If you are using Windows XP and haven’t upgraded to Service Pack 2, you could experience drops in wireless connectivity. We detail the issue and also suggest some workarounds should you not want to upgrade to SP2.
By Ron Pacchiano
Q. Not to long ago I purchased an older Dell Latitude laptop computer on eBay. The unit arrived in perfect condition and with Windows 98 installed on it. Since it had enough memory — and this being the year 2005 — I decided that I would upgrade the system to Windows XP.
The upgrade went fine and, until recently, the system had never given me any problems. However, that all changed the day I upgraded it with a Netgear wireless network adapter. Now whenever I’m using the wireless network adapter for connectivity, the connection seems to drop every few minutes. It reconnects shortly after, but it is extremely annoying.
During my troubleshooting I discovered that when I disable the wireless adapter and connect the system back to the network using the RJ-45 Ethernet port it runs flawlessly.
So it seems to me that this is a problem with the wireless adapter. I double-checked all of the configuration settings, but everything looks like it’s OK to me. So I was wondering if you had any idea what might be causing this condition and what I could possibly do to correct it. Thanks!
A. I’ve seen this happen before and you’re right, it is extremely annoying. If this is the same problem I’ve run across in the past, I’d be willing to bet money that you’re running Windows XP Service Pack 1.
The Internet connection dropping repeatedly was a known problem that I believe was corrected with the release of Service Pack 2, which you can download and install using the Windows Update site. SP2 addressed a problem with Windows XP’s Wireless Zero Configuration service.
For those of you not familiar with it, the Wireless Zero Configuration (WZC) service is not a third-party application, but rather a service built into the Windows XP operating system. The WZC service is designed to dynamically select the wireless network to which to attempt a connection, based either on your preferences or on the default settings.
This includes automatically selecting and connecting to a more preferred wireless network when one becomes available. This feature enables you to easily move from your office or home network without first having to reconfigure your IP settings before you can get online.
The problem addressed by SP2 had to do with the fact that in SP1 the WZC service was by default configured to enable 802.1 x authentications. This authentication process would cause the system to drop the wireless connection about every three to five minutes. To avoid this problem 802.1x authentication must be disabled.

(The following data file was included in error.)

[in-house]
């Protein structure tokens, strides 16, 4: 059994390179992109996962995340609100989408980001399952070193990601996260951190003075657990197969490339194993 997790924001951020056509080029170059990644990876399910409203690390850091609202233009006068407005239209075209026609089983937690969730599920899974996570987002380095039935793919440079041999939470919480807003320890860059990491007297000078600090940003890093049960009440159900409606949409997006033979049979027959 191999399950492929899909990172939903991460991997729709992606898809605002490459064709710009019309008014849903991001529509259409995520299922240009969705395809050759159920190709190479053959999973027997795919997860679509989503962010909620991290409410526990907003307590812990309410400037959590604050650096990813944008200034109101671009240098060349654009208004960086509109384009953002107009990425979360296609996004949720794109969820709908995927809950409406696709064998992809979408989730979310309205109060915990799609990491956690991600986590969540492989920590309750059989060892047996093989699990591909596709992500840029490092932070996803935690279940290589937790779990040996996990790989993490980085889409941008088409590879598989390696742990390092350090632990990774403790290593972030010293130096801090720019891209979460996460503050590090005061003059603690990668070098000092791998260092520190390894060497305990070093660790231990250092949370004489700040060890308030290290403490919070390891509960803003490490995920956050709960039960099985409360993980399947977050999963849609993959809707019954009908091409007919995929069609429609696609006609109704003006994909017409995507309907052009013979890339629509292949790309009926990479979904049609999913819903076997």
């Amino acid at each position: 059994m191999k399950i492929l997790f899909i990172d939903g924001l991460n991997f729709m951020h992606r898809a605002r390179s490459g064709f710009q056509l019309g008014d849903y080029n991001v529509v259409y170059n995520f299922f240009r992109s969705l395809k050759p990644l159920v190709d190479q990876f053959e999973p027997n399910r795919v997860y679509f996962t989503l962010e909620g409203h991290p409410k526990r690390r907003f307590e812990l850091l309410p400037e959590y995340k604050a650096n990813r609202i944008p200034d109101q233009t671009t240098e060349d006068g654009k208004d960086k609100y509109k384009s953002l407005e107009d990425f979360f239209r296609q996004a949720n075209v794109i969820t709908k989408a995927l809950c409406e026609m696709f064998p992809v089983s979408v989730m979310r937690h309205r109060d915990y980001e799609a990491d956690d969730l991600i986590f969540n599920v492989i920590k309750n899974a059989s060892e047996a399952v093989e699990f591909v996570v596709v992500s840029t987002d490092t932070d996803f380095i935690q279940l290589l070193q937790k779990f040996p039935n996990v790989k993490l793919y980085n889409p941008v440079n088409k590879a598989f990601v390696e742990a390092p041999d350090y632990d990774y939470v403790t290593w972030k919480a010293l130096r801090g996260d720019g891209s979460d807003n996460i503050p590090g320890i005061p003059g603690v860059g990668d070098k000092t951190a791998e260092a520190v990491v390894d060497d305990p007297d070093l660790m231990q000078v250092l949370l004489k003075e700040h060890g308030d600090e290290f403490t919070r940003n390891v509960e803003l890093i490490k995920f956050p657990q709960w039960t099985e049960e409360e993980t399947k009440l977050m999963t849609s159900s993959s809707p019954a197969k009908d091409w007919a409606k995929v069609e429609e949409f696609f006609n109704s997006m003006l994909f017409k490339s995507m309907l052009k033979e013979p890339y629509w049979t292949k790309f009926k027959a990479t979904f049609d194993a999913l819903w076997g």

If for some reason you’d rather not upgrade to SP2 (which is entirely reasonable), you can still correct this condition, but you’ll need to do it manually. So to disable 802.1x Authentication in Windows XP just perform the following steps:
- Click Start, point to Connect To, Click Show all connections, and then double-click your wireless network.
- On the General tab, click Properties.
- Click the Wireless Networks tab.
- Under Preferred Networks, click your home network and then click Properties.
- Click the Authentication tab, and then clear the Enable IEEE 802.1x authentication for this network check box.
That should do it. I’m 95 percent confident that this will correct your issue. If not, the only other suggestions I have is to first check to make sure that you’re not using a third-party firewall or spyware application that might inadvertently be blocking that connection.
Also, double-check your router settings. Your ISP might be using PPPoE or possibly another service requiring a login. Most routers have a default timeout of five minutes when using PPPoE. This means that after five minutes of inactivity, the Internet connection will be dropped. The next time an Internet request is made the connection will automatically be reinitialized.
If the reconnection process experiences some latency (like your ISP is experiencing high traffic conditions) then you might run into some connection problems. To help compensate for this problem, the timeout can be set to a higher value or to 0, which would prevent the router from ever logging out. Consult your router manuals for instructions.
Also, I tell people all of the time that many PC problems can be corrected just by doing a simple reboot. This applies to your network as well. Try to restart all of your network devices in this order:
- Power off your computer.
- Power off your router.
- Power off your modem.
- Power on your modem. Wait until modem is completely restarted before the next step. This may take a few minutes to complete.
- Power on your router. Wait until router completely restarts. This might also take a minute or two.
- Lastly, power on your computer.
This should help speed up and stabilize the network a bit and, at the very least, it won’t hurt anything. I hope some of this helps. Good luck!